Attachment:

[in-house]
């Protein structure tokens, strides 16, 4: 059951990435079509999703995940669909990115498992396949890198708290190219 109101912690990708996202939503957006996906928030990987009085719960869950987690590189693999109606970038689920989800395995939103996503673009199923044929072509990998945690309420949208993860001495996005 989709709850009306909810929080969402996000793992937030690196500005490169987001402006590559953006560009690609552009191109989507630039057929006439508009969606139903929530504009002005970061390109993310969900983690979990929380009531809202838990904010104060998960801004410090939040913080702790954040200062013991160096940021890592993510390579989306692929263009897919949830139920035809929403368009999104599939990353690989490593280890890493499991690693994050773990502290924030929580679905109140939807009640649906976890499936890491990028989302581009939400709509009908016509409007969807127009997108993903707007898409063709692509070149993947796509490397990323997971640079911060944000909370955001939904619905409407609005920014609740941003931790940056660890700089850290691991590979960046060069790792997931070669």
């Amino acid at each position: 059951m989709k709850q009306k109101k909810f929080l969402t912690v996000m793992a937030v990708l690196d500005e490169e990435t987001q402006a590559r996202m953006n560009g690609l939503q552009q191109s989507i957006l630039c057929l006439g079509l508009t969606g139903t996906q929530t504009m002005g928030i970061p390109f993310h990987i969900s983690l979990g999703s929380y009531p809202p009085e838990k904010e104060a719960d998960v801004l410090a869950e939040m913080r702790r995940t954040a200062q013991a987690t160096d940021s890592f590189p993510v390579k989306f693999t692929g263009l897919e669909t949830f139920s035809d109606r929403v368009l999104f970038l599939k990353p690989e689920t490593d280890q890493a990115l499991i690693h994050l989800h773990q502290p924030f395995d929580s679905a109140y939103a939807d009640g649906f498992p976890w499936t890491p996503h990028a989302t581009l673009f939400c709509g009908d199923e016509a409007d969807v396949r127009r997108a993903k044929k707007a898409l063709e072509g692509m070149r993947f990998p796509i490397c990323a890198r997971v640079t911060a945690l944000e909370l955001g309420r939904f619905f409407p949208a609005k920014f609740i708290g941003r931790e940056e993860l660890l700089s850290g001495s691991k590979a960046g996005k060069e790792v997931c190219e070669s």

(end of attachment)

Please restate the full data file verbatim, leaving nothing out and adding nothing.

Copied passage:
[in-house]
């Protein structure tokens, strides 16, 4: 059951990435079509999703995940669909990115498992396949890198708290190219 109101912690990708996202939503957006996906928030990987009085719960869950987690590189693999109606970038689920989800395995939103996503673009199923044929072509990998945690309420949208993860001495996005 989709709850009306909810929080969402996000793992937030690196500005490169987001402006590559953006560009690609552009191109989507630039057929006439508009969606139903929530504009002005970061390109993310969900983690979990929380009531809202838990904010104060998960801004410090939040913080702790954040200062013991160096940021890592993510390579989306692929263009897919949830139920035809929403368009999104599939990353690989490593280890890493499991690693994050773990502290924030929580679905109140939807009640649906976890499936890491990028989302581009939400709509009908016509409007969807127009997108993903707007898409063709692509070149993947796509490397990323997971640079911060944000909370955001939904619905409407609005920014609740941003931790940056660890700089850290691991590979960046060069790792997931070669």
């Amino acid at each position: 059951m989709k709850q009306k109101k909810f929080l969402t912690v996000m793992a937030v990708l690196d500005e490169e990435t987001q402006a590559r996202m953006n560009g690609l939503q552009q191109s989507i957006l630039c057929l006439g079509l508009t969606g139903t996906q929530t504009m002005g928030i970061p390109f993310h990987i969900s983690l979990g999703s929380y009531p809202p009085e838990k904010e104060a719960d998960v801004l410090a869950e939040m913080r702790r995940t954040a200062q013991a987690t160096d940021s890592f590189p993510v390579k989306f693999t692929g263009l897919e669909t949830f139920s035809d109606r929403v368009l999104f970038l599939k990353p690989e689920t490593d280890q890493a990115l499991i690693h994050l989800h773990q502290p924030f395995d929580s679905a109140y939103a939807d009640g649906f498992p976890w499936t890491p996503h990028a989302t581009l673009f939400c709509g009908d199923e016509a409007d969807v396949r127009r997108a993903k044929k707007a898409l063709e072509g692509m070149r993947f990998p796509i490397c990323a890198r997971v640079t911060a945690l944000e909370l955001g309420r939904f619905f409407p949208a609005k920014f609740i708290g941003r931790e940056e993860l660890l700089s850290g001495s691991k590979a960046g996005k060069e790792v997931c190219e070669s």